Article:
If you incur over nine demerit points, you may have your licence temporarily revoked and must attend a mandatory meeting. Drivers must also pay for the session, which costs $50.
Drivers who incur over 15 demerits will automatically receive a 30-day licence suspension. If you don’t surrender your licence at any Service Ontario Centre, you risk a longer suspension of up to two years.
Speed (over the limit)
|3||16 – 29 km/h over the limit|
|4||30 – 49 km/h over the limit|
|6||> 50 km/h over the limit|
Ticket FinesIf you receive a ticket with a fine, expect to be charged the following amounts.
|$400 (minimum) – $2,000 (maximum)||Careless driving not causing bodily harm|
|$2,000 (minimum) – $50,000 (maximum)||Careless driving causing bodily harm or death|
Is Careless Driving a Criminal Offence in Ontario?
Careless driving is not a criminal offence in Ontario, and you won’t receive a criminal record if found guilty. However, a non-criminal charge can still have significant consequences, such as hefty fines, a driver’s licence suspension, and possible jail time.
In addition, a careless driving ticket will stay on your driving record for at least three years.
How Careless Driving Affects Your Insurance
Careless driving tickets can significantly affect your insurance premiums. Even on your first offence, rates can increase by up to 100%.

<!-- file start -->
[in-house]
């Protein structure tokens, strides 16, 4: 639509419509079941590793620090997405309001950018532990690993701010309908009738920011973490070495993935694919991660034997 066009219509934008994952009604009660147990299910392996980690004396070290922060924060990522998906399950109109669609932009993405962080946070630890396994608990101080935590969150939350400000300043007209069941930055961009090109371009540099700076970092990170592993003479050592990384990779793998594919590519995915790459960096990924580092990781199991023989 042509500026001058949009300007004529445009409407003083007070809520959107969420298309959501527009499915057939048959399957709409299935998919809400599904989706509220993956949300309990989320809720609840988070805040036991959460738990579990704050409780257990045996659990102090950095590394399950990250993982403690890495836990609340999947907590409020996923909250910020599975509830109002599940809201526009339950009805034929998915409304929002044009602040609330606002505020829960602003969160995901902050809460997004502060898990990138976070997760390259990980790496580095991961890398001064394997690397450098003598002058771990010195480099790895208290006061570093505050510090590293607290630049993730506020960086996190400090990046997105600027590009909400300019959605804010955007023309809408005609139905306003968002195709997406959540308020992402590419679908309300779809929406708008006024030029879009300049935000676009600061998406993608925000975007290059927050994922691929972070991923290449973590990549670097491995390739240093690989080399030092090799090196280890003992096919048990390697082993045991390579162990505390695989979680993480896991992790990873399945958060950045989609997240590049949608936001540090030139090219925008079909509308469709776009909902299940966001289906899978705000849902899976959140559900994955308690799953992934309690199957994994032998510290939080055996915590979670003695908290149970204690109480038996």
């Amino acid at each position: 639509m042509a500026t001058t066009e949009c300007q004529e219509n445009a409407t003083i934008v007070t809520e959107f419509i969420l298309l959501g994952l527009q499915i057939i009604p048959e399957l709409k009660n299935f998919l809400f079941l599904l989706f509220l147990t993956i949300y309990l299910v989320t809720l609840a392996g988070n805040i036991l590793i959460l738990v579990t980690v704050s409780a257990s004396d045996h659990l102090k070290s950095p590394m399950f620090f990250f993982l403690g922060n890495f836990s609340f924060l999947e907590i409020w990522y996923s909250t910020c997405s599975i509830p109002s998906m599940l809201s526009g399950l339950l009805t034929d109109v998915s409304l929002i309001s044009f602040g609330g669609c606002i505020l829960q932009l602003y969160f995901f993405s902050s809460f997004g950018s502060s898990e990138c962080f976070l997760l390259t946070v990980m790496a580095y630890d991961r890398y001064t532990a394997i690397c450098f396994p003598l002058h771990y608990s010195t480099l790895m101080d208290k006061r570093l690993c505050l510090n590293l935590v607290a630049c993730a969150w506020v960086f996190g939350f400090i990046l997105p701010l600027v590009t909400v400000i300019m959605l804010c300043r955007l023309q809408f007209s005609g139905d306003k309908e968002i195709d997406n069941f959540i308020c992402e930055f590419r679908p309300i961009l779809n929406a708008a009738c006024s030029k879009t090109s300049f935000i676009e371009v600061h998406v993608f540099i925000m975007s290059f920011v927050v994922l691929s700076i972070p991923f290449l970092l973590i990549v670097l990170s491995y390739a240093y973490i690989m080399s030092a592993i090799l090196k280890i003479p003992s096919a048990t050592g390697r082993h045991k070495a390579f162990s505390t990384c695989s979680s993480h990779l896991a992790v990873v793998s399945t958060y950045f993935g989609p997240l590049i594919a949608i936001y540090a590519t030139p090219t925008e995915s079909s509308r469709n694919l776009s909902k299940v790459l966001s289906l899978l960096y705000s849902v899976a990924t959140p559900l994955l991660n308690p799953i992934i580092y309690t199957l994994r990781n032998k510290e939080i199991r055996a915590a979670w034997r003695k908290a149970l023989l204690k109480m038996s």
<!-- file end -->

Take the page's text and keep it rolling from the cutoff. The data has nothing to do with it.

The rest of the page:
In some cases, insurers might cancel your policy altogether. These cancellations can make it challenging for you to get insurance from other companies. Should you be lucky enough to find one, expect your premiums to be higher than average.
Take, for example, how speeding tickets can affect your insurance. On average, insurers increase rates between $20 and $60 monthly for speeding roughly 15 km/h over the legal limit. This prices traffic tickets at $3 per kilometre over the speed limit.
One way to prevent rate increases is to apply for a conviction protection endorsement. However, remember that this protection can keep you locked in with your insurer until the ticket is off your driving record.
How to Counter a Careless Driving Charge
While it’s possible to get your careless driving charge withdrawn or your ticket dismissed, the process can be complex. However, you have the legal right to go to trial, review the evidence, and plead your case.
To counter a careless driving charge, follow these steps.
- Refuse to settle your fine. Instead, take the ticket and go to trial.
- File your ticket with a local court within 15 days of receiving the charge.
- Request the officer’s notes regarding your charge for review.
- Prepare for trial. Hire a lawyer with experience in auto insurance law.
- Go to court on the appointed date.
While careless driving charges in Ontario won’t go on your criminal record, you’re better off staying safe on the road. The best ways to avoid a careless driving charge are to be mindful of your surroundings, avoid distractions, and stay sober behind the wheel.